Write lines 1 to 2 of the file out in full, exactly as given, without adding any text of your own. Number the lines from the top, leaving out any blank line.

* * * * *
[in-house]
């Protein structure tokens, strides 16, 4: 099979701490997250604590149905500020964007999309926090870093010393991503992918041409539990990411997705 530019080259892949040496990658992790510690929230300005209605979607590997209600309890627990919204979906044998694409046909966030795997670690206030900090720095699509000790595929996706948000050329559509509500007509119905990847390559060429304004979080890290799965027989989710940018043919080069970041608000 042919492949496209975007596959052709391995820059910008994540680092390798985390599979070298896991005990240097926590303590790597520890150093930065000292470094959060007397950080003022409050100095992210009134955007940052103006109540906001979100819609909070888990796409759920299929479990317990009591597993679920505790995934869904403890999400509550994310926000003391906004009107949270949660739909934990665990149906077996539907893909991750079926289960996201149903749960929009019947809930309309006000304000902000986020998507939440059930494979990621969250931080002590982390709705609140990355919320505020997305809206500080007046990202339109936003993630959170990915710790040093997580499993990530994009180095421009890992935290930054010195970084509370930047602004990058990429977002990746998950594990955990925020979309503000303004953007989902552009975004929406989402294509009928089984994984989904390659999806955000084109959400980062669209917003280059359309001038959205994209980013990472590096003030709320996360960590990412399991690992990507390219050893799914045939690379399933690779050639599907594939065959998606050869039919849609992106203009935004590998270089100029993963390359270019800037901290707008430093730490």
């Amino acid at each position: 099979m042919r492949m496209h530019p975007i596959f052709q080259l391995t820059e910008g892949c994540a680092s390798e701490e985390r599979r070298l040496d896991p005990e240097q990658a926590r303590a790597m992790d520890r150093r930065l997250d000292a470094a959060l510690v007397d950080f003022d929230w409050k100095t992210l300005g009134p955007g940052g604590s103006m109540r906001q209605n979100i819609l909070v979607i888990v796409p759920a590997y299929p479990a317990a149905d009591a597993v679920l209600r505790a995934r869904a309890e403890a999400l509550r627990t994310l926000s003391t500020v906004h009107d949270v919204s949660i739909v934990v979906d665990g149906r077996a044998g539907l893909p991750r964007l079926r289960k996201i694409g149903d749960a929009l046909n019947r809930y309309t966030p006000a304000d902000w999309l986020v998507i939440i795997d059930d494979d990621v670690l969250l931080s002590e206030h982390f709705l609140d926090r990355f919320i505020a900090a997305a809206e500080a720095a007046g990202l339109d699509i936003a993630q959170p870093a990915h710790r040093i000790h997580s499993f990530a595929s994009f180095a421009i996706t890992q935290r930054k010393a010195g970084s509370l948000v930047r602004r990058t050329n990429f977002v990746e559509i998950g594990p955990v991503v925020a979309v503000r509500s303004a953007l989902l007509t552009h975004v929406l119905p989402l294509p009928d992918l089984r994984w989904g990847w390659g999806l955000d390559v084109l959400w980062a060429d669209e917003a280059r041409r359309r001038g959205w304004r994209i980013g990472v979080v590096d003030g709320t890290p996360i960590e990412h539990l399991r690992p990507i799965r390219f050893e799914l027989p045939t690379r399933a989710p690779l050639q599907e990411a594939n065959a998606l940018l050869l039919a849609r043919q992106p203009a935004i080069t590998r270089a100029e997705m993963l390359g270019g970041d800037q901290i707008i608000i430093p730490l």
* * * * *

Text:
[in-house]
């Protein structure tokens, strides 16, 4: 099979701490997250604590149905500020964007999309926090870093010393991503992918041409539990990411997705 530019080259892949040496990658992790510690929230300005209605979607590997209600309890627990919204979906044998694409046909966030795997670690206030900090720095699509000790595929996706948000050329559509509500007509119905990847390559060429304004979080890290799965027989989710940018043919080069970041608000 042919492949496209975007596959052709391995820059910008994540680092390798985390599979070298896991005990240097926590303590790597520890150093930065000292470094959060007397950080003022409050100095992210009134955007940052103006109540906001979100819609909070888990796409759920299929479990317990009591597993679920505790995934869904403890999400509550994310926000003391906004009107949270949660739909934990665990149906077996539907893909991750079926289960996201149903749960929009019947809930309309006000304000902000986020998507939440059930494979990621969250931080002590982390709705609140990355919320505020997305809206500080007046990202339109936003993630959170990915710790040093997580499993990530994009180095421009890992935290930054010195970084509370930047602004990058990429977002990746998950594990955990925020979309503000303004953007989902552009975004929406989402294509009928089984994984989904390659999806955000084109959400980062669209917003280059359309001038959205994209980013990472590096003030709320996360960590990412399991690992990507390219050893799914045939690379399933690779050639599907594939065959998606050869039919849609992106203009935004590998270089100029993963390359270019800037901290707008430093730490």